White police booths with tinted, reflecting windows, popped up in the streets where I grew up. In no time they seem to have become a common and aesthetic feature of our streetscape. Will they ever be removed again?
In de Staat (the State) Tromp depicts the increasing surveillance of public spaces.
Exhibition FOTODOK (No) Privacy
Utrecht, September 6 - October 25, 2015
Artist talk Foam Museumnacht 2016
Amsterdam, November 5, 2016
Stadsarchief acquires ‘de Staat’
Amsterdam, November 28, 2018
Technique: colour 6x7 film, analogue C-print
Mounted and finished with perspex
Publication Vrij Nederland #35 fotospecial, 29 augustus 2015
While shooting this series I was repeatedly stopped by the police. "What are you taking photos of?", they wanted to know.
My identity was verified
and my presence at the site
Deep in the forests the house of the witch Baba Yagá can be found. The witch and her house on chicken legs go way back in time: Pushkin already wrote about them in 1820. But also nowadays they still appear in Slavic tales and films.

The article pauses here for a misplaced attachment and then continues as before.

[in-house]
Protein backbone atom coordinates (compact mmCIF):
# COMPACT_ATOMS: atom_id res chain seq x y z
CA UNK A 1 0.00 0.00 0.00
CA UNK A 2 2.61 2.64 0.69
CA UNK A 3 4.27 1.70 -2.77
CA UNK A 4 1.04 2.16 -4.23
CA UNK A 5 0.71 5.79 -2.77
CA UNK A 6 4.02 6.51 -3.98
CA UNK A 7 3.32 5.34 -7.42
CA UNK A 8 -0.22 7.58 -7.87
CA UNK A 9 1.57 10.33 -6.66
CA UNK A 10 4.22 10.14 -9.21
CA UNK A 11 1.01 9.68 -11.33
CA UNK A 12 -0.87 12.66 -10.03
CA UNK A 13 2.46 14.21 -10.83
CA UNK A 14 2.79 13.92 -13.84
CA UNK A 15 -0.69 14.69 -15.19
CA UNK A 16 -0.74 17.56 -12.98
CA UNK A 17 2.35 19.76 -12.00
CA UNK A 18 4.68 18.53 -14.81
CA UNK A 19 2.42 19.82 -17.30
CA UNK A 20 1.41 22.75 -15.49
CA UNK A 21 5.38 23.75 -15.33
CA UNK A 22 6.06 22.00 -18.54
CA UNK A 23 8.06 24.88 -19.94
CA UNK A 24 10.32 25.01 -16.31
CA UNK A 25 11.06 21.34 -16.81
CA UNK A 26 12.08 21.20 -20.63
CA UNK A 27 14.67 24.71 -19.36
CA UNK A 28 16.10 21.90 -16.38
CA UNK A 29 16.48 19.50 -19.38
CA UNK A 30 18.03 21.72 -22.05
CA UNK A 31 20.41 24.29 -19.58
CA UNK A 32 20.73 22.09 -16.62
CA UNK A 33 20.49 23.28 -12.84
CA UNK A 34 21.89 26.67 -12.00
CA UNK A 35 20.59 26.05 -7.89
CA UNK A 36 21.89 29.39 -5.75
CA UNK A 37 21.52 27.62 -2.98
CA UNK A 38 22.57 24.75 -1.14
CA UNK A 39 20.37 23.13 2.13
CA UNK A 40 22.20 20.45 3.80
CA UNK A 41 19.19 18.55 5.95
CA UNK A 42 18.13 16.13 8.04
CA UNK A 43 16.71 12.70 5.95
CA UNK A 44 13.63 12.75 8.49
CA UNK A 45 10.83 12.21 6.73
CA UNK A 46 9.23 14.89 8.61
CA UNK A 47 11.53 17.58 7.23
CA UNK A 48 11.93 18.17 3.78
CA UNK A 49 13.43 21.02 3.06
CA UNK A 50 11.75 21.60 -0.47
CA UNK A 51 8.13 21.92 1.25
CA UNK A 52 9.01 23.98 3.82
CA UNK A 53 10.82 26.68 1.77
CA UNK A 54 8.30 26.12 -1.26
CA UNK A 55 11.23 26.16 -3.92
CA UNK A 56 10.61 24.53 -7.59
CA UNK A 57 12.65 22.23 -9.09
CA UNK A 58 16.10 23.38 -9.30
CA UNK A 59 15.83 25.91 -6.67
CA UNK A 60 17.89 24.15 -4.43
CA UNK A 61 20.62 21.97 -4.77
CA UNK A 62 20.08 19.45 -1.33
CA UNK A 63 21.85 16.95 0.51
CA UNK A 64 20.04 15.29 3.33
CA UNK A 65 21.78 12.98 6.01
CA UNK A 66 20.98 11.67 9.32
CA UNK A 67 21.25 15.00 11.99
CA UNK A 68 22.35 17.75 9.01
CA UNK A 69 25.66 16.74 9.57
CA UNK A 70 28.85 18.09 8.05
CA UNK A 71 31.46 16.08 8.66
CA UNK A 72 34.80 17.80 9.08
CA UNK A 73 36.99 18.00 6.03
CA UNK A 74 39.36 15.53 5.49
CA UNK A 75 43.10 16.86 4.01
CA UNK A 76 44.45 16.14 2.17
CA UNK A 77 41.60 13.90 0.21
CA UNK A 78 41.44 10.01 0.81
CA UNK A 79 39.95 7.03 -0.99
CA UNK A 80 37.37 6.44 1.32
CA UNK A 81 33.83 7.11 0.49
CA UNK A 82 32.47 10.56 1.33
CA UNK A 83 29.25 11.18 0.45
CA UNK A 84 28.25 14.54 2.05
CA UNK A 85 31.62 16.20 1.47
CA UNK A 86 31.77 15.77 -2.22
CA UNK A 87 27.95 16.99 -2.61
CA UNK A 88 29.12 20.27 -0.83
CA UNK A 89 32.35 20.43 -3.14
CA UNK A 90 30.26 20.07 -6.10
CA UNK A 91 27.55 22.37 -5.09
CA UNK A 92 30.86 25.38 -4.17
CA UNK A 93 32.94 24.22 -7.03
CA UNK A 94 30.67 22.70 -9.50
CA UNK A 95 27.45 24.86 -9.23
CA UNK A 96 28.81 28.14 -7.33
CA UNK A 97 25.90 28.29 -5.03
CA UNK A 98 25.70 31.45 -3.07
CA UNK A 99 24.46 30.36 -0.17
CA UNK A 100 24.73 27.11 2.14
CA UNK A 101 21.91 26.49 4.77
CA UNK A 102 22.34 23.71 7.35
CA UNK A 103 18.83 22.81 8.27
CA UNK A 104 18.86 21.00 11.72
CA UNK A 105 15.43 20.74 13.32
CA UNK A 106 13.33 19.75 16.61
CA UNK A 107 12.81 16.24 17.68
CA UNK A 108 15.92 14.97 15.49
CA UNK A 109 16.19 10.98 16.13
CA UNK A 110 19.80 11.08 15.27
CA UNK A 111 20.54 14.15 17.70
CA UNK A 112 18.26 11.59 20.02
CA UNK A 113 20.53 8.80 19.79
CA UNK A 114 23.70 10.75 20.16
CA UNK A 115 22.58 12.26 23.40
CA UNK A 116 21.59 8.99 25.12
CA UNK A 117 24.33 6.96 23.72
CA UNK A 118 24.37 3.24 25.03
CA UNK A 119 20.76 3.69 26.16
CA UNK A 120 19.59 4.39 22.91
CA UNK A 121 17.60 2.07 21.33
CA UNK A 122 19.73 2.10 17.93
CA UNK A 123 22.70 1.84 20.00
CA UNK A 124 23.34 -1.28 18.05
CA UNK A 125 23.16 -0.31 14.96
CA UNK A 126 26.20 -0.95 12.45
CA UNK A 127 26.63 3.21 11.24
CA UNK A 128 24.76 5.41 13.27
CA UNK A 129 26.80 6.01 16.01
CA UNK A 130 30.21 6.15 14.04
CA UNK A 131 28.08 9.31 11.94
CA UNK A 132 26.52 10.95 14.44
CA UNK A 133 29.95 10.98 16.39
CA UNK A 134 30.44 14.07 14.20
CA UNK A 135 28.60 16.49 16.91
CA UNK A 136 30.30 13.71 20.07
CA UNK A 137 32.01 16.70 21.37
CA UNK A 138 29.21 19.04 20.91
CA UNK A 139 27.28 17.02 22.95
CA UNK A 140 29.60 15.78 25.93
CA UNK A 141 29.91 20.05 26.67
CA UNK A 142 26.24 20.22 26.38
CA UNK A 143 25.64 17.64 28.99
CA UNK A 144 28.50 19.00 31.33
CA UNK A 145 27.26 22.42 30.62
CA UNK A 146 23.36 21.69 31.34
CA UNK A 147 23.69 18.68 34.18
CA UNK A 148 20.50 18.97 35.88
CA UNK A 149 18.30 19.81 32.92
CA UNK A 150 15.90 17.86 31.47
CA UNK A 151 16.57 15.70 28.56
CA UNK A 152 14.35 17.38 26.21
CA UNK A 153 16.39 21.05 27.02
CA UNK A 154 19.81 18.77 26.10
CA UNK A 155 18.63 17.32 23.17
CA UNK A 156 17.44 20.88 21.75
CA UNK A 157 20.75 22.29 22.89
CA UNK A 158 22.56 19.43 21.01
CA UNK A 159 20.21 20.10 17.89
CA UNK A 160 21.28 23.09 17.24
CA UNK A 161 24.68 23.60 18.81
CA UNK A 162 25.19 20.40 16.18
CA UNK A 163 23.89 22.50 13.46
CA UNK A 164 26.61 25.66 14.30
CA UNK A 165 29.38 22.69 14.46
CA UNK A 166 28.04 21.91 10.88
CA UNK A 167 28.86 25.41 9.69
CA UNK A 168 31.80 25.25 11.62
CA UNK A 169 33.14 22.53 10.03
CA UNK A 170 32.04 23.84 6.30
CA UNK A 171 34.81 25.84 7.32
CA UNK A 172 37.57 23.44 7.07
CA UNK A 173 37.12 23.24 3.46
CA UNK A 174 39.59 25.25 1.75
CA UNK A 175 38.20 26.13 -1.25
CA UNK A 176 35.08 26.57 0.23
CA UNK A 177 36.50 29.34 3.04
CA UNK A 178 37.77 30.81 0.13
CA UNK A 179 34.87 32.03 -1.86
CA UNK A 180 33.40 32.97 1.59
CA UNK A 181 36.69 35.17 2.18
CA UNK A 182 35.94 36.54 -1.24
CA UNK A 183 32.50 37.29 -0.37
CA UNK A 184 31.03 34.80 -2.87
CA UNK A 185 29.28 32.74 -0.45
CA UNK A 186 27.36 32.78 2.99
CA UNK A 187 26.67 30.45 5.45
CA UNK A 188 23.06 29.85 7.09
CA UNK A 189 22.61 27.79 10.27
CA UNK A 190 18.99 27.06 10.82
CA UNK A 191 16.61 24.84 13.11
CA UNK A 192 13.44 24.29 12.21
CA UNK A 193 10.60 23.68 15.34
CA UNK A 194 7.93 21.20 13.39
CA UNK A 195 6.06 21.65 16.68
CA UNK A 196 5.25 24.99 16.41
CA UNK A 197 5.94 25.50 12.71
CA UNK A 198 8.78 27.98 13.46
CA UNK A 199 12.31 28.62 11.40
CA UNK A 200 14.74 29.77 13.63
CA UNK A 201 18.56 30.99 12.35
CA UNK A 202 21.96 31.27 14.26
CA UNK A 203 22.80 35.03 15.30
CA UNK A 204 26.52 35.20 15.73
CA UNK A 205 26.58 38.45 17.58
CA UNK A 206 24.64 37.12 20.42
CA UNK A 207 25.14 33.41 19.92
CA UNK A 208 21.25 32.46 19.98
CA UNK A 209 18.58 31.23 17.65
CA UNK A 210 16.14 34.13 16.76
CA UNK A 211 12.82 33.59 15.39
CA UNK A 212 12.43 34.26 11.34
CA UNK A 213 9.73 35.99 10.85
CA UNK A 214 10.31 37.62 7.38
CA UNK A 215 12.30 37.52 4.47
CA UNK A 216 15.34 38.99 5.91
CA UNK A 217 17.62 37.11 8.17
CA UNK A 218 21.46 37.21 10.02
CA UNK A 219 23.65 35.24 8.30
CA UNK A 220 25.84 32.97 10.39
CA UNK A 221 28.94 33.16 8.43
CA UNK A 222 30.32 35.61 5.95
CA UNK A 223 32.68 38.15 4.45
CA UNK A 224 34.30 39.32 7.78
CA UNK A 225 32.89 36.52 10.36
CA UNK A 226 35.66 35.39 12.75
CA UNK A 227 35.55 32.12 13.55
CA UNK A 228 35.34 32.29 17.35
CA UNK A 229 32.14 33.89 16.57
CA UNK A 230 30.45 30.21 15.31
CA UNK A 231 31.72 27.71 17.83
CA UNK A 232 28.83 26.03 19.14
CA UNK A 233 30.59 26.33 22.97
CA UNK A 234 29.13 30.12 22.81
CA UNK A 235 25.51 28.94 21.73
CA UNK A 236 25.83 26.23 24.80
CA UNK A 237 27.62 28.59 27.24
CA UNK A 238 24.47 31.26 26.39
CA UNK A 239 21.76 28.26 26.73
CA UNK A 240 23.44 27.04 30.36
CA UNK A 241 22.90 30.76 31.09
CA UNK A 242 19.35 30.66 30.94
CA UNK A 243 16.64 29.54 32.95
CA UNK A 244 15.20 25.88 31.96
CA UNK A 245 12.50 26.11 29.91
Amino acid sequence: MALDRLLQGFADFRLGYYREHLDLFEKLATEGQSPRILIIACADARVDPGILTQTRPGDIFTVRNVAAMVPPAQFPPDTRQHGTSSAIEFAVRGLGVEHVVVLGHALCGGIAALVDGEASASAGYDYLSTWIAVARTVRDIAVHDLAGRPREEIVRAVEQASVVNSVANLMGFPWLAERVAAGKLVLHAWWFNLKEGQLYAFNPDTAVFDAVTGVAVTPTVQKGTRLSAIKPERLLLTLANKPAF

In some of the narratives the witch flies in her barrel, hunting for little children to eat. In other stories heroes are fighting her. The house on legs has its own consciousness but listens only to the orders of Baba Yagá, who uses it as part of her magic power.
The origins of this little house are not exactly known. It can be seen as the portal between life and death. Tribes in ancient Russia had funeral rites in which they laid their death in houses on high poles, surrounded by smoke. And possibly the bodies were cremated in the houses.
The chicken legs might have appeared in the tales due to a corruption of words: the Russian word for chicken is similar to the word for smoke.
© Mary Delioussina
© Stephanie Brown